Data from recording microhardness testers

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An apparatus was constructed that measured hardness under load. The instrument measured hardness using a strain-gauge load cell and a linear voltage displacement transducer. Loading rates were less than 1 yu,m/s. Results were similar to the results of other electronic hardness measurement devices, in that the hardness fell with increasing load. Glasses measured have Meyers indexes from 1.6 to 1.75, while polycrystalline materials showed much more complex behaviors. A model was formulated to explain the data for glasses based on expansion of shear planes.

I. INTRODUCTION Hardness is a simple way to probe the deformation behavior of materials. It is sensitive to small changes in materials such as hard surface layers, solid solutions, crystal alignment, and dispersion hardening.1 It is, therefore, a useful characteristic for quality control and materials comparison. Hardness theory is best developed for metals, but hardness of glasses can also be measured. There are theoretical problems, however, since many glasses are classically brittle materials, and therefore should not deform plastically. Another difficulty is a load dependence, which occurs even in diamond-pyramid hardness measurements. The hardness of brittle materials tends to fall with increasing load.1 The load dependence is difficult to understand, however, because the shape of the indentation does not change as the indentation proceeds. This principle of shape invariance eliminates effects from work hardening or softening.1 In this paper indentation hardness is defined traditionally, as the load divided by the area. An attempt was made to separate elastic from plastic deformation, but the word hardness as used in this paper retains its original meaning. Bemhardt19 developed the idea that the load dependence of hardness is due to a surface energy term, for as the volume of the indentation increases, a surface is produced in the indentation. This surface energy term has a second-power dependence on a linear dimension of the deformation, while the volume energy term has a thirdpower dependence. As the deformation becomes larger, the relative importance of the surface lessens, lowering the hardness. The difficulty with the theory was that the surface energy required to effect the deformation was far too large. Bernhardt19 tried to solve this problem by including all surfaces, such as cracks and fault lines, in his surface-energy terms. The most common explanation for load dependence is Tate's theory of elastic recovery of the indentations.3 He assumed that the shape invariance does not apply to the ends of the diagonals. The ends of the diagonals 3112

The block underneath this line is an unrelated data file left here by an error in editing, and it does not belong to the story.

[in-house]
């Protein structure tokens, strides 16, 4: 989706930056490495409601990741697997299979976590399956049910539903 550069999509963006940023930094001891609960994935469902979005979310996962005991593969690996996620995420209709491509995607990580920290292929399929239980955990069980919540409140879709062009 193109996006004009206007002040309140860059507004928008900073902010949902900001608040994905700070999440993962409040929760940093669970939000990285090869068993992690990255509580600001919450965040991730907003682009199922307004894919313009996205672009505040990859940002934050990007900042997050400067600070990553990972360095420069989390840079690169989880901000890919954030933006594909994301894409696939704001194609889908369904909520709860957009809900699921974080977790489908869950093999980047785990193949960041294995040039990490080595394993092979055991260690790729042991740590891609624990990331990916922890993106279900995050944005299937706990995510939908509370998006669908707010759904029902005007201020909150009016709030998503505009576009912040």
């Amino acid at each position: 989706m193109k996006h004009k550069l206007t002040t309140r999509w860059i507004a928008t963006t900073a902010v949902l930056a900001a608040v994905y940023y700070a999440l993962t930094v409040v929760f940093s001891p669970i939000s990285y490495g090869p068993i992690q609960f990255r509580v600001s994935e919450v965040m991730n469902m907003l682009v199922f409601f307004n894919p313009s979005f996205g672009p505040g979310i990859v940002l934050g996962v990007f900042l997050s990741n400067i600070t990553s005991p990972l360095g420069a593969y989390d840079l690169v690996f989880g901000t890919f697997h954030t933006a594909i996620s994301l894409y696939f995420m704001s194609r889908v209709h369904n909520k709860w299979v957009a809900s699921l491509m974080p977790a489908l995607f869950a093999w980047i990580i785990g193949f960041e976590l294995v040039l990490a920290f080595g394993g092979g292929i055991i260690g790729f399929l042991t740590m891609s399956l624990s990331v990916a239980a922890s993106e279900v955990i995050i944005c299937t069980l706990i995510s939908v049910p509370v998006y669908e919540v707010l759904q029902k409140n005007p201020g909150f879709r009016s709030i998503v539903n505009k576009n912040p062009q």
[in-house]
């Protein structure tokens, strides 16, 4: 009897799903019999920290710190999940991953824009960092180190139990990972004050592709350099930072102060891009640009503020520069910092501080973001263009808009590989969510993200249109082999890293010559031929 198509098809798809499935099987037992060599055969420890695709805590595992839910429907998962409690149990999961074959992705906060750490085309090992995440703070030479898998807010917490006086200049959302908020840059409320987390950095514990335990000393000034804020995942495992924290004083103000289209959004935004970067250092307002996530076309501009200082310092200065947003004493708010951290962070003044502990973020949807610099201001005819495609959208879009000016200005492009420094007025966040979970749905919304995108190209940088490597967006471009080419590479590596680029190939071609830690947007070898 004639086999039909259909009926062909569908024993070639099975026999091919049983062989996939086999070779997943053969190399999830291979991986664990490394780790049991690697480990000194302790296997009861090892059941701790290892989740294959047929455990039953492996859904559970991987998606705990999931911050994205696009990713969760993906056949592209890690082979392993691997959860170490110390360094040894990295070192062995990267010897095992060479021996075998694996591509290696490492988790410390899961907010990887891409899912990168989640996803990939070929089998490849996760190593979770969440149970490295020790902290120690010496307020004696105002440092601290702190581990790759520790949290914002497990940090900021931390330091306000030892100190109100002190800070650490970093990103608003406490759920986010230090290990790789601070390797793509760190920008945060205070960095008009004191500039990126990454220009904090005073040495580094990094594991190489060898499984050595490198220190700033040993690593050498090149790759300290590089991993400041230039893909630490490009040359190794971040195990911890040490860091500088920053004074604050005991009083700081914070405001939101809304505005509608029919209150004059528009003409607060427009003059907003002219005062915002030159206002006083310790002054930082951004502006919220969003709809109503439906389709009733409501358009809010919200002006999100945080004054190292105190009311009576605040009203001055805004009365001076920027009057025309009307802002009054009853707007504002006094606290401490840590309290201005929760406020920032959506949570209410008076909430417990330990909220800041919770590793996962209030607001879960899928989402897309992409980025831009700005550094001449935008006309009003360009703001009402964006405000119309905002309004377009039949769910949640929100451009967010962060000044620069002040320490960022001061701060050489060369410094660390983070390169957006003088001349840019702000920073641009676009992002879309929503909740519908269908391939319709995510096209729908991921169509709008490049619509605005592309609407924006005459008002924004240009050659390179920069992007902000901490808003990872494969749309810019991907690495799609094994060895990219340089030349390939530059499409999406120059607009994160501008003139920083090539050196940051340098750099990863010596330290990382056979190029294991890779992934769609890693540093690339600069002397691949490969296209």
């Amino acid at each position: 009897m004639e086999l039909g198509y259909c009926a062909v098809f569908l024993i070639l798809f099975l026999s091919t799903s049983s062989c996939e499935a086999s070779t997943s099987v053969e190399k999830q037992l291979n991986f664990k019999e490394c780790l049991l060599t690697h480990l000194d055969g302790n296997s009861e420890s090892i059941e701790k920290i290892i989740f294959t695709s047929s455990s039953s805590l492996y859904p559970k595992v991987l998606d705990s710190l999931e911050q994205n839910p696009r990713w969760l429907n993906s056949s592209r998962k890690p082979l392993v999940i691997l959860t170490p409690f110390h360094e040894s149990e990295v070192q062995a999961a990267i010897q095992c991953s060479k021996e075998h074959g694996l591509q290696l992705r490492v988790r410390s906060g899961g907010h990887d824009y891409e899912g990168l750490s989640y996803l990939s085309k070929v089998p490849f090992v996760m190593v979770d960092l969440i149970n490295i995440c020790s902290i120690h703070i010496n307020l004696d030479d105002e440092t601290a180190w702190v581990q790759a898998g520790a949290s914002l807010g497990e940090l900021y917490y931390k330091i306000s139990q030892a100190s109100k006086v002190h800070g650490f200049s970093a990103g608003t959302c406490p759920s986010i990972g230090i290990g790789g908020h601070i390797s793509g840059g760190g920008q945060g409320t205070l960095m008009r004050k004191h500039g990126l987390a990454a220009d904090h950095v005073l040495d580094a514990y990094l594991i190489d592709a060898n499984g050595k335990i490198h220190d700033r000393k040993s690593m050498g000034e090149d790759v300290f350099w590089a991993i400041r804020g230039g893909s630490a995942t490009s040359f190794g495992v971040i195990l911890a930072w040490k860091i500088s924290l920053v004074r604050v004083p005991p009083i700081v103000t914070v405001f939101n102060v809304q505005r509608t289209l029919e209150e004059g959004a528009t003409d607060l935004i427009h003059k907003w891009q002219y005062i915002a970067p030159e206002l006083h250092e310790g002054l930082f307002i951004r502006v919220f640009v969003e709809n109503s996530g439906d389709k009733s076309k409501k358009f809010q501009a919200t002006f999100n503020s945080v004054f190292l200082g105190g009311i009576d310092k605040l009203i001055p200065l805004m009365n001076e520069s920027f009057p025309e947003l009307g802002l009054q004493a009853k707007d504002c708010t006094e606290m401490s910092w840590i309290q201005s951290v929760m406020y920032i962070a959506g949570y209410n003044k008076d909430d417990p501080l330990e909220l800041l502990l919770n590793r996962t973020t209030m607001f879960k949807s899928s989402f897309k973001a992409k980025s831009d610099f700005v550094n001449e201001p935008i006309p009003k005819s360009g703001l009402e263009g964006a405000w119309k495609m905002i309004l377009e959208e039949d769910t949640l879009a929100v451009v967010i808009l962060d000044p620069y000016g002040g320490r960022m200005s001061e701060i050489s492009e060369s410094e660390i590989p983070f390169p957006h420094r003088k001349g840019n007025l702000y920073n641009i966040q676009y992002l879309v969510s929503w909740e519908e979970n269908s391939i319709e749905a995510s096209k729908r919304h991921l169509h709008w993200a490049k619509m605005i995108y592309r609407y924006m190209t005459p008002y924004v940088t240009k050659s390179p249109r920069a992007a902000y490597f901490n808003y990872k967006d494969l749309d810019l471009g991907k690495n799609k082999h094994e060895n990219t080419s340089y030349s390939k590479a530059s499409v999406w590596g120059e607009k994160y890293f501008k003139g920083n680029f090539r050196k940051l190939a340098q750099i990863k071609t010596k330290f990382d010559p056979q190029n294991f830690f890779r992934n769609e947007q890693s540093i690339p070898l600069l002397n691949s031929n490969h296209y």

J. Mater. Res., Vol. 7, No. 11, Nov 1992 Downloaded: 18 Mar 2015

retreat a fixed amount, no matter what the load. If this explanation is true for glasses, the hardness taken under load will be load independent. Results of Kranich and Scholze4 support this idea. They measured the size of indentations in silicate glasses, while the diamond was under load. They used an interferometer